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Reforming the Chant

October 22, 2009 By:
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Rabbi Ethan Franzel busy doing what comes naturally. Photos by Alex Lowy

With a tallit draped over his shoulders and a guitar resting on his lap, Rabbi Ethan Franzel sat, eyes closed and completely still, in the dimly lit chapel at Main Line Reform Temple-Beth Elohim in Wynnewood.

At 6:15 a.m. on Tuesday morning, darkness still enveloped the sky; the lights in the rest of the building hadn't even been turned on yet. Four people eventually entered the chapel for Franzel's weekly chanting and meditation session. (Attendance is closer to 10 or 15, noted the rabbi, but perhaps the late-night Phillies game caused this week's decrease.)

Nobody exchanged a word -- not even so much as a good morning. Franzel began to strum the guitar and to chant the biblical phrase that God uttered to Moses at the burning bush, ehyeh asher ehyeh (traditionally translated as "I am that I am"). The five voices blended together and filled the room, repeating the same three words for nearly five minutes.

The group then chanted through a segment of the morning prayers in unison, without music. After about 15 minutes of silent meditation, the rabbi folded up his tallit and said, "Boker tov," indicating it was time to get on with the business of the day.

Needless to say, this is not your standard Reform Judaism.

"It's transformative in the most dramatic fashion," said Alicia Felton, a Lower Merion resident and a Main Line Reform member. "Having searched for a long time, in many different directions, it's very satisfying, on a very deep and primordial level, to come back to my roots."

He's Got a Following

For eight years now, Franzel, 42, has been teaching ideas and practices that might seem more at home in the Bay Area than on the Main Line, at one of the area's largest Reform temples. He's developed something of a following, leading chanting and meditation sessions, a monthly Kabbalat Shabbat service infused with chanting, and a study group on Chasidic tales.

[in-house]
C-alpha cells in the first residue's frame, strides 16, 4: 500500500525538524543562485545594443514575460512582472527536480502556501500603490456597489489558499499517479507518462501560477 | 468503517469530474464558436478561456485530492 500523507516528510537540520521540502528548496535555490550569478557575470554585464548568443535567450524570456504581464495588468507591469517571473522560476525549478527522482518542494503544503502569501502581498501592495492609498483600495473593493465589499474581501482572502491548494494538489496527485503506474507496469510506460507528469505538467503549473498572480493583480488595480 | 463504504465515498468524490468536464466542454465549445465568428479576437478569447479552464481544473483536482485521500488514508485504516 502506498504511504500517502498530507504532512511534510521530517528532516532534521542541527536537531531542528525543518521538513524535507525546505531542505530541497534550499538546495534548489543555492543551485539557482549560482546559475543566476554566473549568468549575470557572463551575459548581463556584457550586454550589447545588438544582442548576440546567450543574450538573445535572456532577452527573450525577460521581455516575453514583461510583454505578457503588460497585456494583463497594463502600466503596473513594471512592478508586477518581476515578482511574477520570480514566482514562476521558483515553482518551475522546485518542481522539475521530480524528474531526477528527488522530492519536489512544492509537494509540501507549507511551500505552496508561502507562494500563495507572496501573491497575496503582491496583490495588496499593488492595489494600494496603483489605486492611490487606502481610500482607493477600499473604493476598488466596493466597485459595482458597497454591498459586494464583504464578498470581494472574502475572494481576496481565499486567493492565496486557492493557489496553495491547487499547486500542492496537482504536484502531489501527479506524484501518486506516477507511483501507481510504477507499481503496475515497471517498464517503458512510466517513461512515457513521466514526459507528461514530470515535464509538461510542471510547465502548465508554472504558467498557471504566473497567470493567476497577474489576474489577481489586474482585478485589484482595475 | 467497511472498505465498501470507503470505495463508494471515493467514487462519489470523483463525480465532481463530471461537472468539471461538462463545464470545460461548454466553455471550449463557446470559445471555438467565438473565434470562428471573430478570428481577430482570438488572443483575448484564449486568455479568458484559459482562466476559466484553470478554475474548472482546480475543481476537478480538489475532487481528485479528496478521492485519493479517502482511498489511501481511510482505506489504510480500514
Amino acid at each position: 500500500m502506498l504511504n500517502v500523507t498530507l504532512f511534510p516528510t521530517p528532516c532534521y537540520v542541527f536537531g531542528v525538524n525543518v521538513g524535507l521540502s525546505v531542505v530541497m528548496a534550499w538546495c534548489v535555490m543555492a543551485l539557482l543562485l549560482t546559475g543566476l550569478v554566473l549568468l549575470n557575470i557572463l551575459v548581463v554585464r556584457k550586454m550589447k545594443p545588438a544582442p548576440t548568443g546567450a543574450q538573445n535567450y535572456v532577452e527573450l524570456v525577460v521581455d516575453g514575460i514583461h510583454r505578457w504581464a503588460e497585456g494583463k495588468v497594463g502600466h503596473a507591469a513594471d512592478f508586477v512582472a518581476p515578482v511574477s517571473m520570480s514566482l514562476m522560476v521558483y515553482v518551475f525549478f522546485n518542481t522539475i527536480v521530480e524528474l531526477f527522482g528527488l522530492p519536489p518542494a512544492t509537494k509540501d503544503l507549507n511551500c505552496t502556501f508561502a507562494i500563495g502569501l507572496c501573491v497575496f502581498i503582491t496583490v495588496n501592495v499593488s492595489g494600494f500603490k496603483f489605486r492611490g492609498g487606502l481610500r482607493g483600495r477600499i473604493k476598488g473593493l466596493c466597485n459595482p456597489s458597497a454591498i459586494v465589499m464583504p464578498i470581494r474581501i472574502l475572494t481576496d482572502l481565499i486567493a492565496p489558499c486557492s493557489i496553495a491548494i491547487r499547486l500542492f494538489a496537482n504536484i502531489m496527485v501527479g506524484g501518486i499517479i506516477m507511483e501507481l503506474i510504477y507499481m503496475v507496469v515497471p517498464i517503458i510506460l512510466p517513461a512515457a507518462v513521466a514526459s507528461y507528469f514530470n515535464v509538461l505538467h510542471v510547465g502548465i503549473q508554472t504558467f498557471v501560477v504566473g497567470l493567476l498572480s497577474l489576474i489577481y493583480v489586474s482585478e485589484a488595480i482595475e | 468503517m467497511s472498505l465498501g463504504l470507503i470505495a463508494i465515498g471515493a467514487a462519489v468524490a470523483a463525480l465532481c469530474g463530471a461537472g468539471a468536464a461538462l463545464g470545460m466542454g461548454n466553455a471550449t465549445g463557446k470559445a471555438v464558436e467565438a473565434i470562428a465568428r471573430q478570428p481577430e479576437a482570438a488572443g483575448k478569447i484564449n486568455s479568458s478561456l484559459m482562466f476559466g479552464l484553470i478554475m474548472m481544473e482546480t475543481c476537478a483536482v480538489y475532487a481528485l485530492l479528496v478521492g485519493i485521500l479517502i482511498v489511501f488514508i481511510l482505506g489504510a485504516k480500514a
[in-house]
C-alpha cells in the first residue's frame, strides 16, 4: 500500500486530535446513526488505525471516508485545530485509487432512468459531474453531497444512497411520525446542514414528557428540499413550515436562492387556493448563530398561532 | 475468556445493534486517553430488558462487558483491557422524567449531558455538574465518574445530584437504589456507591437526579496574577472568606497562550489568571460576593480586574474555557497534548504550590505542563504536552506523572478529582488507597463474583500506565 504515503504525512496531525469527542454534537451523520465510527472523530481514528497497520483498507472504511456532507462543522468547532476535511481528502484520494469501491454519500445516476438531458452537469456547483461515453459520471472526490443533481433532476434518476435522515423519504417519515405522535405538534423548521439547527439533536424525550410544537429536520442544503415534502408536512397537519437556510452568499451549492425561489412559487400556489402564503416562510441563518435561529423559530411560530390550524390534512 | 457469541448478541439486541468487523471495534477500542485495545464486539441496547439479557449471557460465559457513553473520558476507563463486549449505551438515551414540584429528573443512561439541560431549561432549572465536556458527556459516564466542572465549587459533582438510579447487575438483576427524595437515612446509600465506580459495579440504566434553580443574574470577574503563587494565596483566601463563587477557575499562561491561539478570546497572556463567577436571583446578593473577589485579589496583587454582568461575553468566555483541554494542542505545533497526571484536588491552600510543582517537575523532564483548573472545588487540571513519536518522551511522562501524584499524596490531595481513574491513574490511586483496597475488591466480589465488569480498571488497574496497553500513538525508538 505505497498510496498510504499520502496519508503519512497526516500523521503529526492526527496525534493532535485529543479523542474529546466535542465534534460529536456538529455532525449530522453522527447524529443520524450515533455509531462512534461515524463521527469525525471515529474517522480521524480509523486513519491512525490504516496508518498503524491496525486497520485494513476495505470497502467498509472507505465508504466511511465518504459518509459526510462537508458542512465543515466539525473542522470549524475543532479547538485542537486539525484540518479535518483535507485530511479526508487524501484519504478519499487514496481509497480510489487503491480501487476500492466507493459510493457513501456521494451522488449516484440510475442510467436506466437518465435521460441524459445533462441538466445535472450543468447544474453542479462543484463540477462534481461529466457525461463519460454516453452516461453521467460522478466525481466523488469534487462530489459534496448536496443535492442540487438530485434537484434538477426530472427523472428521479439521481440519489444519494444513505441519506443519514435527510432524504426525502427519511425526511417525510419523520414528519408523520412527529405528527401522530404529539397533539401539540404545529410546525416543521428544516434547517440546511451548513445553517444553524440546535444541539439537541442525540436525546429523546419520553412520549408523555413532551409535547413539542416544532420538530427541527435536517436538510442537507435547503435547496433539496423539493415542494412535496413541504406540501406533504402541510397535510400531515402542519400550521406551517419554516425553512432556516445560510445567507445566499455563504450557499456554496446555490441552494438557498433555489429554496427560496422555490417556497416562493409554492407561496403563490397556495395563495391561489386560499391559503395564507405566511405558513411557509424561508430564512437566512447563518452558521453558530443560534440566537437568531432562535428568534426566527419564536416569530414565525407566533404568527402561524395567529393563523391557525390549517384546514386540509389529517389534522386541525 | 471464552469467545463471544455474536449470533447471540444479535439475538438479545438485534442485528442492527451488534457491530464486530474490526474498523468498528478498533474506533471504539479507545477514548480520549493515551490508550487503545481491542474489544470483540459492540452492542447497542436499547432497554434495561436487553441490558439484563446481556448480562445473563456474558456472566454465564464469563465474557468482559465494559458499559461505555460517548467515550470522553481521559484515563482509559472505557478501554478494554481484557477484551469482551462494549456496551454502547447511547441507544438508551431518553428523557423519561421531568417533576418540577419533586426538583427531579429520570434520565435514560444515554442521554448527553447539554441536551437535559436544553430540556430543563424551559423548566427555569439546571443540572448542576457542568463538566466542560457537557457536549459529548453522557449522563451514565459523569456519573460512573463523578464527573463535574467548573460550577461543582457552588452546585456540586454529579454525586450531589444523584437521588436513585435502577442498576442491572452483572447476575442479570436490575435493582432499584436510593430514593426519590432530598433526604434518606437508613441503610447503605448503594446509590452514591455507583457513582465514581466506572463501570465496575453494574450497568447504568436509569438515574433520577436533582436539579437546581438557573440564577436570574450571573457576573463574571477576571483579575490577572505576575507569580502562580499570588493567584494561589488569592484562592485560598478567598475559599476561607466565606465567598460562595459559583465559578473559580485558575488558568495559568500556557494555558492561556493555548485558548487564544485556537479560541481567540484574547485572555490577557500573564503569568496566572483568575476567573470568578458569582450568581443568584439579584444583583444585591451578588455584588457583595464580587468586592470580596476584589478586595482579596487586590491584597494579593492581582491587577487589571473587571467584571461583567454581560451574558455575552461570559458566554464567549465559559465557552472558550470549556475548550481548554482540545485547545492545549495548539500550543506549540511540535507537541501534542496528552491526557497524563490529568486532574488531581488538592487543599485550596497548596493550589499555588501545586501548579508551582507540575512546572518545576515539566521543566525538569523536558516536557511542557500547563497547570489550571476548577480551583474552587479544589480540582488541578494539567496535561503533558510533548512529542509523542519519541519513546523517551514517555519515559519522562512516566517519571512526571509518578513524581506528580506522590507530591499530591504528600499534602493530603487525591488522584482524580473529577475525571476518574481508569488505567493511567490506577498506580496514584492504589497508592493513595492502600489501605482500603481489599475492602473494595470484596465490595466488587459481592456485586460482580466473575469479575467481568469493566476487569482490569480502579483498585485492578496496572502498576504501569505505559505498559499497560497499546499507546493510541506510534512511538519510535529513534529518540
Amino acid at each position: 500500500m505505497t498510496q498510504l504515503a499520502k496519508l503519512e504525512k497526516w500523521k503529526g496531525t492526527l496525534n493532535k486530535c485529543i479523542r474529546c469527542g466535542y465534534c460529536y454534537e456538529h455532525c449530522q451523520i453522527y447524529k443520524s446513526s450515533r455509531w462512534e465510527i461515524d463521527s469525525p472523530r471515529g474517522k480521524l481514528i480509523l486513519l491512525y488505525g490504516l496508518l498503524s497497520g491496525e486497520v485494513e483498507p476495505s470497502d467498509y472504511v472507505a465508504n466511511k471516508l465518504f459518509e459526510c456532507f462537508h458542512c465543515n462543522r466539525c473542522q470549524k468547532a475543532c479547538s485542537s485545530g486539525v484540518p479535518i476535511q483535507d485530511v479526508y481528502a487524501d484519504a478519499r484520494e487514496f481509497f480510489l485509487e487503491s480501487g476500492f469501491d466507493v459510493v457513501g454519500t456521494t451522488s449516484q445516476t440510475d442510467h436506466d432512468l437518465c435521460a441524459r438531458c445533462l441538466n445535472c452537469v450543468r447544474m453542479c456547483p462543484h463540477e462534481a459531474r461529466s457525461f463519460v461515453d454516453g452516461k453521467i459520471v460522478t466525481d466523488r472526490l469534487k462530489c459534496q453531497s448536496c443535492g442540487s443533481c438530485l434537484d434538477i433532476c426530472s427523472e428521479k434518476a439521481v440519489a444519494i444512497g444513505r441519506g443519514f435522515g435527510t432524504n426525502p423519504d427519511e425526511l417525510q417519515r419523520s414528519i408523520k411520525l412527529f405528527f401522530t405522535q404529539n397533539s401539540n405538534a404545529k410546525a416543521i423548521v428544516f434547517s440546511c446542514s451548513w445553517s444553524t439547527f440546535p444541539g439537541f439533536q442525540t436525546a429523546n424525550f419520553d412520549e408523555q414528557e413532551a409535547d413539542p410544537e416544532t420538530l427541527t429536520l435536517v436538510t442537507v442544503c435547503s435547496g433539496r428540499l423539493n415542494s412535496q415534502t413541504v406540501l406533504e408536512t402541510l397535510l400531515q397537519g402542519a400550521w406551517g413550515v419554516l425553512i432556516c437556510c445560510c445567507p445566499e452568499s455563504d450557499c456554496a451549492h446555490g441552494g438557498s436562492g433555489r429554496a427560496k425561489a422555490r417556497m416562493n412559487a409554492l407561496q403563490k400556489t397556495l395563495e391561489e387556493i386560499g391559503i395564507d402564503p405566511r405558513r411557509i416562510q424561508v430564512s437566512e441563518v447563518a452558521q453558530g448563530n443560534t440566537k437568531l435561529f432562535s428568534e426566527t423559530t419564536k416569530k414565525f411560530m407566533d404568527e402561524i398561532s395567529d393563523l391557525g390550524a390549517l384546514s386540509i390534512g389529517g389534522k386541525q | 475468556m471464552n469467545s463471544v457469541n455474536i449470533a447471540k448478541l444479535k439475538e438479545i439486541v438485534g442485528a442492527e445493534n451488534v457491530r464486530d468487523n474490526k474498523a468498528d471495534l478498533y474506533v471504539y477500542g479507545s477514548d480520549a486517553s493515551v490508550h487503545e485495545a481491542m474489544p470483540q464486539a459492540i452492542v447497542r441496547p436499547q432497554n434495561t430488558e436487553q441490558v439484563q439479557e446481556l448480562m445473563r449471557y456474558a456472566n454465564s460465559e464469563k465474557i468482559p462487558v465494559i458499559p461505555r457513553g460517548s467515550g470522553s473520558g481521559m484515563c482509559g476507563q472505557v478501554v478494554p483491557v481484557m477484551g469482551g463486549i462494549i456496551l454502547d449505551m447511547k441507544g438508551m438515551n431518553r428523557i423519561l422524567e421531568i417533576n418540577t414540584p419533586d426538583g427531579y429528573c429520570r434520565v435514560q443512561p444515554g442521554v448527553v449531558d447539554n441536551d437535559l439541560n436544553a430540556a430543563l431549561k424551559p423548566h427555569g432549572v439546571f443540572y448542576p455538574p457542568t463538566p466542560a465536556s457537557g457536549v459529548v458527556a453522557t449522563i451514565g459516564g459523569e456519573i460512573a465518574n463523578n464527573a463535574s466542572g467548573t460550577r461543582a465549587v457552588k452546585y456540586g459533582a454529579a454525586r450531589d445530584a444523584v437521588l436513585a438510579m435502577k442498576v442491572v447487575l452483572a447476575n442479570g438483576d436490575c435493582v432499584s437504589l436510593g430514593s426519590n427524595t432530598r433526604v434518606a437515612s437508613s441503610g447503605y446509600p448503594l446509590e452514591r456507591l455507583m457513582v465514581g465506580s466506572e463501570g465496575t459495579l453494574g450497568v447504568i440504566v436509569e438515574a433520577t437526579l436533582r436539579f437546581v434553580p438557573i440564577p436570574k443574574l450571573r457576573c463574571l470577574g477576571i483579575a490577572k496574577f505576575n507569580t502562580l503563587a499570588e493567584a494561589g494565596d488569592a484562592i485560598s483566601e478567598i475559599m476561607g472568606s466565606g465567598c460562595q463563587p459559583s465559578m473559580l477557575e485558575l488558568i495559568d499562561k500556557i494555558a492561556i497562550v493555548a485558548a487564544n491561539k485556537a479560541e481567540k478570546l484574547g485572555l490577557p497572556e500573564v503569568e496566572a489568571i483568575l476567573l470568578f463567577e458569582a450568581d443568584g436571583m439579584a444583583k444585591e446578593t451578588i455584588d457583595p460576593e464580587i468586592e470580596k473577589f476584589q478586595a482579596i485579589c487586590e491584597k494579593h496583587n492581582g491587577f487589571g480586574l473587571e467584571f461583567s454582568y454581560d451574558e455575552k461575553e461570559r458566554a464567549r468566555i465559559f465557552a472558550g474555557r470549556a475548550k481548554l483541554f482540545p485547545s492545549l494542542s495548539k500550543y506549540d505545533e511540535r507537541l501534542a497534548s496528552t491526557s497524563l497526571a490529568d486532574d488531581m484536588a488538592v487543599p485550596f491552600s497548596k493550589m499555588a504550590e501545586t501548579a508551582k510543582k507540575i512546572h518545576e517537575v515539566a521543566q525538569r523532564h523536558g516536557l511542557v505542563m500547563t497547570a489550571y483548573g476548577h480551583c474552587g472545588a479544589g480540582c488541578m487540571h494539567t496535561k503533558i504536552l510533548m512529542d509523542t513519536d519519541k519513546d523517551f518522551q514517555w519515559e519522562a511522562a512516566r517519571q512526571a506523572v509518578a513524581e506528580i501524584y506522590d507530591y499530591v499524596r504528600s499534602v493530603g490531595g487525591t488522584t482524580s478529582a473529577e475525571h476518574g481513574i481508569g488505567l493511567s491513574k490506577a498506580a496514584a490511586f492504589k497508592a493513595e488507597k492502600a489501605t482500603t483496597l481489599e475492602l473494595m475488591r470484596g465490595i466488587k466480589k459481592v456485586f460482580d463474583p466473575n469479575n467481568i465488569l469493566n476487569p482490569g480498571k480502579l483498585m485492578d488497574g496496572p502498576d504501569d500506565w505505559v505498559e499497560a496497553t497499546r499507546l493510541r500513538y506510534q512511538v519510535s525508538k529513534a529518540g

"I believe that wherever you are, there are always going to be people who are open to the divine. It doesn't matter if you're in the Main Line or Mount Airy or the West Coast or wherever," said Franzel, who added that he hopes to expand, rather than upend, the options available to Reform Jews. "I'm not making any global efforts. I'm just presenting powerful practices."

Franzel, whose father was also a rabbi, said that he was drawn to the rabbinate only after he learned that Judaism contained a rich tradition of mysticism and meditation that goes at least as far back as the 13th-century kabbalists, if not farther.

He'd been studying to be a clinical psychologist in the mode of Carl Jung before switching careers. He started a chanting and meditation circle as a first-year rabbinical student in 1996 at Hebrew Union College-Jewish Institute of Religion in Jerusalem.

Franzel explained that while more traditional prayer is about a series of ideas and beliefs, chanting -- while not negating the importance of the words themselves -- is about evoking a more ethereal encounter with words and sounds.

"You dive deep, deep into the chant. It's not about saying something different, it's not about getting to some place new, it's about deepening the place where you are at," said Franzel.